Share Your Story
by Peter GallFive years ago, I wrote a letter in which I invited friends and relatives from near and far to visit us in Minneapolis in spite of my Parkinson’s disease. (PDF News & Review, Fall, 2011, page 9, available here.)
I tried to set their minds at ease, making it clear that PD is not contagious, and describing the symptoms they would likely see, including a tremor, a lurching gait, a weak and inarticulate speech and, yes, the occasional drool.
The letter worked. Friends flew in from the coast, people who normally scorn “Flyover Land.” I figured that eight of the 12 visitors over the following year were responding to the letter. Another feature: people who saw the online version reached out to us. Among them was a former neighbor in Washington, DC. He published a health policy newsletter. He also had PD, which provided ample room for us to renew our friendship.
I could not extend such an invitation today. PD has taken a substantial toll on both my body and mind over five years. At the same time, there was never a greater need for a positive outlook and social contacts, even if that means long-distance telephone calls and frequent use of social media. (Skype is a boon to those who are eager to see far-off grandchildren).
Creeping Weakness: I find that I cannot heft the formerly heftable. This, in turn, puts a bigger load on the shoulders of my wife, Pali, who does all the driving and who has to hoist my walker, my wheelchair, our groceries and other heavy articles in and out of the car. In fact, I am one of those very heavy articles that must be assisted into vehicles.
Pills and Spills: As my care-giver, Pali takes on many nursing chores, of which giving me 27 pills at two and a half hour intervals from 6:30 am to 9: 30 PM is the most important. She has to help me when I take a header, since a fall is one of the most dangerous aspects of Iife with PD. I fell often enough that I was designated a “falling star” by a nearby PD Center. Now I wear a canvas belt to make me more grabb-able when I threaten to tumble. I sport little stars on my ID badge to warn colleagues of my wobbly status.
All of this, plus more pronounced tremor and worsened balance, puts me in the “advanced stage” of the disease. Pali strains to cope with my special needs AND our household duties AND finances AND transport AND tending to our offsprings’ needs AND . . . you get the idea. No visitors.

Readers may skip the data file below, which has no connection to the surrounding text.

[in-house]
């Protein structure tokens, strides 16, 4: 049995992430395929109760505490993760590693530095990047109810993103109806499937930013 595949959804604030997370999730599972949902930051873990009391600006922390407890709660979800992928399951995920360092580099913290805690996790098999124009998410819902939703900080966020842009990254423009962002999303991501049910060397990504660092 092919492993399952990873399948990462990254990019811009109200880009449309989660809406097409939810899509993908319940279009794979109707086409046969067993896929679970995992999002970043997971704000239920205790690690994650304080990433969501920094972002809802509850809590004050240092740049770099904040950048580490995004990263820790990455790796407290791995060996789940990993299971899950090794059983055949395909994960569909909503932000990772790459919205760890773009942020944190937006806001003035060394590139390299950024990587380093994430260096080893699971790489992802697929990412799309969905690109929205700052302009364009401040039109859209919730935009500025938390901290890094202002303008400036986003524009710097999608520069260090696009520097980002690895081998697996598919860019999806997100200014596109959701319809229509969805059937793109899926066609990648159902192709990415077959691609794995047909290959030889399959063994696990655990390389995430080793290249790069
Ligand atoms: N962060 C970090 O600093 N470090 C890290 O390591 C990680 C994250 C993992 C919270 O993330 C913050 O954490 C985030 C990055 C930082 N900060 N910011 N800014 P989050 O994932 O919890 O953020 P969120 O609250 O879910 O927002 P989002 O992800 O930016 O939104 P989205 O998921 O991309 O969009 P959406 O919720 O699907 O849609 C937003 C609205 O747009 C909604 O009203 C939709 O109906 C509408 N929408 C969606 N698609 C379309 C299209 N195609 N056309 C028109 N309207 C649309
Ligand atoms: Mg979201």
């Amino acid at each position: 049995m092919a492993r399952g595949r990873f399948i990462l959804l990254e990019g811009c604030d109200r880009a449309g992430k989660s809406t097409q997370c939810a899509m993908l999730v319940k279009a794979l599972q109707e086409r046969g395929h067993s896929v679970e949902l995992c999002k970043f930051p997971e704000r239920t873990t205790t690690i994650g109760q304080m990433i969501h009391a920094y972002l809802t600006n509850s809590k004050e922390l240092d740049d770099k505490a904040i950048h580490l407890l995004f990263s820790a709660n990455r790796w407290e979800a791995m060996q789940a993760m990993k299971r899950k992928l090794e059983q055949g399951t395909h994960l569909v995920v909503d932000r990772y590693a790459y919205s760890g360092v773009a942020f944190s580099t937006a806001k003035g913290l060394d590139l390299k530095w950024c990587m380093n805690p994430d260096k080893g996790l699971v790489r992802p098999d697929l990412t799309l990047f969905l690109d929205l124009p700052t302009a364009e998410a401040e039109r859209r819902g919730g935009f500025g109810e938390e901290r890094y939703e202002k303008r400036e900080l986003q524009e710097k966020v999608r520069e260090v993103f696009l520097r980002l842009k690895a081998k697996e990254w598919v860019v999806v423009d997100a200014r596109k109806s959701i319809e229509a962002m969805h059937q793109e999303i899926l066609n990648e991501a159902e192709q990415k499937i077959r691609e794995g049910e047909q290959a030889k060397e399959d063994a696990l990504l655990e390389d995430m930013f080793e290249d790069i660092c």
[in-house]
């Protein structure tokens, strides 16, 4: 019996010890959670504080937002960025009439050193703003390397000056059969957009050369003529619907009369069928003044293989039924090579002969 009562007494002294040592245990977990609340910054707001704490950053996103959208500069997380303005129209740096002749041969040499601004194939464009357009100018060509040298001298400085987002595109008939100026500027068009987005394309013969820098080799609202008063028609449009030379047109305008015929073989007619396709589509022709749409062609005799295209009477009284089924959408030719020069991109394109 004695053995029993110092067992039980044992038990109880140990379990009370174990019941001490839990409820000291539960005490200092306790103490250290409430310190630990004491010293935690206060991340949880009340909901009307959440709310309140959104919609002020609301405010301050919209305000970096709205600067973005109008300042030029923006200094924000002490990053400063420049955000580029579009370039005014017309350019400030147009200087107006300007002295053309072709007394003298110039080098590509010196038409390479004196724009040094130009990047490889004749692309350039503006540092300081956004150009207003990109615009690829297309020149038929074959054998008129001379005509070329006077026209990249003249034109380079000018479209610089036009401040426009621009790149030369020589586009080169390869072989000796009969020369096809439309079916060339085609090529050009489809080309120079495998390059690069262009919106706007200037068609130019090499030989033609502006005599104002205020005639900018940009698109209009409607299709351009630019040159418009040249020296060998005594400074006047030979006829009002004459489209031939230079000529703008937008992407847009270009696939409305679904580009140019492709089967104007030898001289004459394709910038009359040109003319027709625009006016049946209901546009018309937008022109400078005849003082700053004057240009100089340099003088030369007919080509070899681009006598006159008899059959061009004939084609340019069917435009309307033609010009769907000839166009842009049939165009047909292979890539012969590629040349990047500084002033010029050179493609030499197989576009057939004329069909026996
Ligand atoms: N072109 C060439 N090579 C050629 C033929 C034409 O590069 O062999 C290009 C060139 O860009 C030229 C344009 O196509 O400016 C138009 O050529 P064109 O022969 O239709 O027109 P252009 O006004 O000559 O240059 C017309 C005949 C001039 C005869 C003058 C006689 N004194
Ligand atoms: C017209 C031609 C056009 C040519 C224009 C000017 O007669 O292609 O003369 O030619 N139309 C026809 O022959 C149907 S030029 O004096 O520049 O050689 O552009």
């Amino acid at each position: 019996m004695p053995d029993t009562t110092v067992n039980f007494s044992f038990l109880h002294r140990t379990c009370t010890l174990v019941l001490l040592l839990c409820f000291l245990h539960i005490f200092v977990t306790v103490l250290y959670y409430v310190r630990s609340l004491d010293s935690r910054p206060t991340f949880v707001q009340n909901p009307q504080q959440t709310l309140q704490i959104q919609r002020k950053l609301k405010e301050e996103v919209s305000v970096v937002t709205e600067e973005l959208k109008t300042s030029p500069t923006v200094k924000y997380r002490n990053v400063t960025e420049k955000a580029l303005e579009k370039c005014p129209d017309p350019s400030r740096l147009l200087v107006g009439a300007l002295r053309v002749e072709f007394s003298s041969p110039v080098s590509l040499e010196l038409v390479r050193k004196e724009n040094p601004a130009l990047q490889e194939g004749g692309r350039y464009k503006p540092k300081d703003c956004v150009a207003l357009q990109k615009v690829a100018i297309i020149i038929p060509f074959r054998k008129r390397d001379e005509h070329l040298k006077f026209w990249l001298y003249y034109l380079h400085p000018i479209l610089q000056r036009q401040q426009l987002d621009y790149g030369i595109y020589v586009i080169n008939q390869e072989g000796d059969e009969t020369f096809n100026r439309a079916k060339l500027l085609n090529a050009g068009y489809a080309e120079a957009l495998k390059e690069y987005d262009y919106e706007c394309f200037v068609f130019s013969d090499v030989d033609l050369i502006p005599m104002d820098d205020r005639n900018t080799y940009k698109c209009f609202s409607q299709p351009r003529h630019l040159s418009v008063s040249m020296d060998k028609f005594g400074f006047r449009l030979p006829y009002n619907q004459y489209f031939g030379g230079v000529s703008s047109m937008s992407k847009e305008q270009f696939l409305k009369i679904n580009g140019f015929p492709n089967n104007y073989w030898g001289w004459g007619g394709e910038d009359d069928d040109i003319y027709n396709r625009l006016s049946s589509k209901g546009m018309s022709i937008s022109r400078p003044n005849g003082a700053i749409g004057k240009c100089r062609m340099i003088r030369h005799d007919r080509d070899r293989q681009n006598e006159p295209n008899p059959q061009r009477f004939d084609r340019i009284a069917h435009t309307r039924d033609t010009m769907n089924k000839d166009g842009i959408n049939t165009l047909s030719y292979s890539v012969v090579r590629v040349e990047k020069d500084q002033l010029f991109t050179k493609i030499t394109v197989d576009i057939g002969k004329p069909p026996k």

So what do you do about it? There is as yet no cure for PD. But there are researchers avidly working to find one, backed by such organizations as the Parkinson’s Disease Foundation.
You don’t have to be a millionaire to make a donation. Participate in fundraising walks and dinners, for example.
Reward your caregiver, especially when he or she is your spouse. Pali and I have been married for 55 years; I have been diagnosed with PD for 12 years. That means that 22 per cent of Pali’s married life has been spent helping me, with the burden growing year by year. I decided to give Pali, who is a rabid Europhile, a surprise 80th birthday present: a week sailing down the Danube River. I stayed home in a respite care center.
The most valuable feature of my tussle with PD occurs within the walls of the Struthers Parkinson’s Center in Golden Valley MN. There, about two dozen people with PD meet all day twice a week to make a select community known as “Club Create.”
We exercise, sing, and meet in smaller groups for discussions that often serve as a form of group therapy. We work in clay and grow plants from aubergine to zinnia. At hand are neurologists, nurses, various therapists, interns and aides, some of whom provide individual services, all of whom specialize in Parkinson’s and related movement disorders.
By far and away the best part of the Struthers experience — aside from giving our caregivers valuable time off — is the socializing among people who have one thing in common, and that is a PD diagnosis. Some are farmers, some are retired physicians, some are truckers and a very few we know nothing about, other than their first name, thanks to privacy rules and their wishes. But even the shy ones usually emerge from their shells, as they experience the prevailing warmth and confidence of the Struthers community. Conversation is tough because so many of us in Struthers have trouble hearing and pushing our voices to an audible level. We shout a lot.
Oh, yes, I nearly forgot: my short-term memory is shot.
Peter GallPosted by PDF Admin on June 01, 2016